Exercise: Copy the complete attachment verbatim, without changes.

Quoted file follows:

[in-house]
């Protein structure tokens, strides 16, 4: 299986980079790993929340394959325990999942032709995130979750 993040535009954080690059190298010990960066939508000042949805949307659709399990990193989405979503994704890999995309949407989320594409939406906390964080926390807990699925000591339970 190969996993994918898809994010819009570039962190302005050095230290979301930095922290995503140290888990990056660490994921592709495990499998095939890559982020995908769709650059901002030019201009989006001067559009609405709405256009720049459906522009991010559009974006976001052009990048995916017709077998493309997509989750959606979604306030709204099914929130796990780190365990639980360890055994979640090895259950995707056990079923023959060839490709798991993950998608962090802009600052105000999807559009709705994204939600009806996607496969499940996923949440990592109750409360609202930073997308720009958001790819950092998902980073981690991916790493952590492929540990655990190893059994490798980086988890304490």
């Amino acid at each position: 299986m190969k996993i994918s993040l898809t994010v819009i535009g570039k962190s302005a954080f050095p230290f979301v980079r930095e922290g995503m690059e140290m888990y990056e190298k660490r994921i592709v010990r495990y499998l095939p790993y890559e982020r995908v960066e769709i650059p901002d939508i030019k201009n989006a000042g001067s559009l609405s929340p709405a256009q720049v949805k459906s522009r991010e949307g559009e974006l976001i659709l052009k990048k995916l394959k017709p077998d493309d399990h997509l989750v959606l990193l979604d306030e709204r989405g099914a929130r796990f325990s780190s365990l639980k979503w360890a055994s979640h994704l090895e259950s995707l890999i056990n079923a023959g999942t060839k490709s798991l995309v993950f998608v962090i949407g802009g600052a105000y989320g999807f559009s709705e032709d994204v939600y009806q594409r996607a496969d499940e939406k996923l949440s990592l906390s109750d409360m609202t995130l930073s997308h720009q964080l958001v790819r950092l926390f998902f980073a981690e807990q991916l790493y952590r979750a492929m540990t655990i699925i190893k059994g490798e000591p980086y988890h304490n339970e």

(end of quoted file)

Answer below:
[in-house]
């Protein structure tokens, strides 16, 4: 299986980079790993929340394959325990999942032709995130979750 993040535009954080690059190298010990960066939508000042949805949307659709399990990193989405979503994704890999995309949407989320594409939406906390964080926390807990699925000591339970 190969996993994918898809994010819009570039962190302005050095230290979301930095922290995503140290888990990056660490994921592709495990499998095939890559982020995908769709650059901002030019201009989006001067559009609405709405256009720049459906522009991010559009974006976001052009990048995916017709077998493309997509989750959606979604306030709204099914929130796990780190365990639980360890055994979640090895259950995707056990079923023959060839490709798991993950998608962090802009600052105000999807559009709705994204939600009806996607496969499940996923949440990592109750409360609202930073997308720009958001790819950092998902980073981690991916790493952590492929540990655990190893059994490798980086988890304490």
């Amino acid at each position: 299986m190969k996993i994918s993040l898809t994010v819009i535009g570039k962190s302005a954080f050095p230290f979301v980079r930095e922290g995503m690059e140290m888990y990056e190298k660490r994921i592709v010990r495990y499998l095939p790993y890559e982020r995908v960066e769709i650059p901002d939508i030019k201009n989006a000042g001067s559009l609405s929340p709405a256009q720049v949805k459906s522009r991010e949307g559009e974006l976001i659709l052009k990048k995916l394959k017709p077998d493309d399990h997509l989750v959606l990193l979604d306030e709204r989405g099914a929130r796990f325990s780190s365990l639980k979503w360890a055994s979640h994704l090895e259950s995707l890999i056990n079923a023959g999942t060839k490709s798991l995309v993950f998608v962090i949407g802009g600052a105000y989320g999807f559009s709705e032709d994204v939600y009806q594409r996607a496969d499940e939406k996923l949440s990592l906390s109750d409360m609202t995130l930073s997308h720009q964080l958001v790819r950092l926390f998902f980073a981690e807990q991916l790493y952590r979750a492929m540990t655990i699925i190893k059994g490798e000591p980086y988890h304490n339970e």